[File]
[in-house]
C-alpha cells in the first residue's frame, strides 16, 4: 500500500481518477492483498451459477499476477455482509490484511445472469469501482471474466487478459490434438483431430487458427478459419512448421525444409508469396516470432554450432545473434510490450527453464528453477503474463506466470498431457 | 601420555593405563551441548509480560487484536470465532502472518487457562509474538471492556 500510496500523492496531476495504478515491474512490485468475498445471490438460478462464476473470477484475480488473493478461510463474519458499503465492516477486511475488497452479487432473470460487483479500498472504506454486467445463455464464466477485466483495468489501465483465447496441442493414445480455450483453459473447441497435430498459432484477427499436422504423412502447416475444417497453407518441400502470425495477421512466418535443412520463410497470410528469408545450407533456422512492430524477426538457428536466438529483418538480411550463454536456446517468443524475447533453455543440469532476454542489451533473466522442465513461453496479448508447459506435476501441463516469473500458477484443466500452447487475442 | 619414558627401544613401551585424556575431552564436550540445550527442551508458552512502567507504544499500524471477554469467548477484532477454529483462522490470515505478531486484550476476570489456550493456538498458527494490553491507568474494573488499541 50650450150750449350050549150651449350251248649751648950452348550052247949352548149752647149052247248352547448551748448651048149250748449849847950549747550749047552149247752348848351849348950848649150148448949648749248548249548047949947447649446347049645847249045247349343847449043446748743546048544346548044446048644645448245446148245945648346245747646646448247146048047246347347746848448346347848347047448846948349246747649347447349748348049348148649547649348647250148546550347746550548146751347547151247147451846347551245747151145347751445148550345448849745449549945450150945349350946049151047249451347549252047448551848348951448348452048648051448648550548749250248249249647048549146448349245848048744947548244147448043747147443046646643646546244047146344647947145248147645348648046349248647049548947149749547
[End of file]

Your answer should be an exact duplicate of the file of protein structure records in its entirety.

[in-house]
C-alpha cells in the first residue's frame, strides 16, 4: 500500500481518477492483498451459477499476477455482509490484511445472469469501482471474466487478459490434438483431430487458427478459419512448421525444409508469396516470432554450432545473434510490450527453464528453477503474463506466470498431457 | 601420555593405563551441548509480560487484536470465532502472518487457562509474538471492556 500510496500523492496531476495504478515491474512490485468475498445471490438460478462464476473470477484475480488473493478461510463474519458499503465492516477486511475488497452479487432473470460487483479500498472504506454486467445463455464464466477485466483495468489501465483465447496441442493414445480455450483453459473447441497435430498459432484477427499436422504423412502447416475444417497453407518441400502470425495477421512466418535443412520463410497470410528469408545450407533456422512492430524477426538457428536466438529483418538480411550463454536456446517468443524475447533453455543440469532476454542489451533473466522442465513461453496479448508447459506435476501441463516469473500458477484443466500452447487475442 | 619414558627401544613401551585424556575431552564436550540445550527442551508458552512502567507504544499500524471477554469467548477484532477454529483462522490470515505478531486484550476476570489456550493456538498458527494490553491507568474494573488499541 50650450150750449350050549150651449350251248649751648950452348550052247949352548149752647149052247248352547448551748448651048149250748449849847950549747550749047552149247752348848351849348950848649150148448949648749248548249548047949947447649446347049645847249045247349343847449043446748743546048544346548044446048644645448245446148245945648346245747646646448247146048047246347347746848448346347848347047448846948349246747649347447349748348049348148649547649348647250148546550347746550548146751347547151247147451846347551245747151145347751445148550345448849745449549945450150945349350946049151047249451347549252047448551848348951448348452048648051448648550548749250248249249647048549146448349245848048744947548244147448043747147443046646643646546244047146344647947145248147645348648046349248647049548947149749547